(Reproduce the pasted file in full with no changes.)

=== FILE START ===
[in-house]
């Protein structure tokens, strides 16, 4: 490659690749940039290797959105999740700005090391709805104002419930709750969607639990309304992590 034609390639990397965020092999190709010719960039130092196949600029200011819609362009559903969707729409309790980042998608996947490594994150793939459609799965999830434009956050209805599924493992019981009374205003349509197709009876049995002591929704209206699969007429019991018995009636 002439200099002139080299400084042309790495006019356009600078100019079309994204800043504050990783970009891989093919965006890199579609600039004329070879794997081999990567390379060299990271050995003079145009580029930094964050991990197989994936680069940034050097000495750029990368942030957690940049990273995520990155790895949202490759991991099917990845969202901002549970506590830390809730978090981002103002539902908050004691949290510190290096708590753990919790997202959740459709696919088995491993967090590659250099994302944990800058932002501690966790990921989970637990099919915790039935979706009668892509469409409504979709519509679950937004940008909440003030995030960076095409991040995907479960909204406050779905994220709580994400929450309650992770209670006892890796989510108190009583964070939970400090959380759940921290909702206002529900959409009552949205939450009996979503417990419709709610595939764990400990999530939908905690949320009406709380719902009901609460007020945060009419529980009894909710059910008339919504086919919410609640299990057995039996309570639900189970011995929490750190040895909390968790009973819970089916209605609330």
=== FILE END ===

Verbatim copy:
[in-house]
């Protein structure tokens, strides 16, 4: 490659690749940039290797959105999740700005090391709805104002419930709750969607639990309304992590 034609390639990397965020092999190709010719960039130092196949600029200011819609362009559903969707729409309790980042998608996947490594994150793939459609799965999830434009956050209805599924493992019981009374205003349509197709009876049995002591929704209206699969007429019991018995009636 002439200099002139080299400084042309790495006019356009600078100019079309994204800043504050990783970009891989093919965006890199579609600039004329070879794997081999990567390379060299990271050995003079145009580029930094964050991990197989994936680069940034050097000495750029990368942030957690940049990273995520990155790895949202490759991991099917990845969202901002549970506590830390809730978090981002103002539902908050004691949290510190290096708590753990919790997202959740459709696919088995491993967090590659250099994302944990800058932002501690966790990921989970637990099919915790039935979706009668892509469409409504979709519509679950937004940008909440003030995030960076095409991040995907479960909204406050779905994220709580994400929450309650992770209670006892890796989510108190009583964070939970400090959380759940921290909702206002529900959409009552949205939450009996979503417990419709709610595939764990400990999530939908905690949320009406709380719902009901609460007020945060009419529980009894909710059910008339919504086919919410609640299990057995039996309570639900189970011995929490750190040895909390968790009973819970089916209605609330």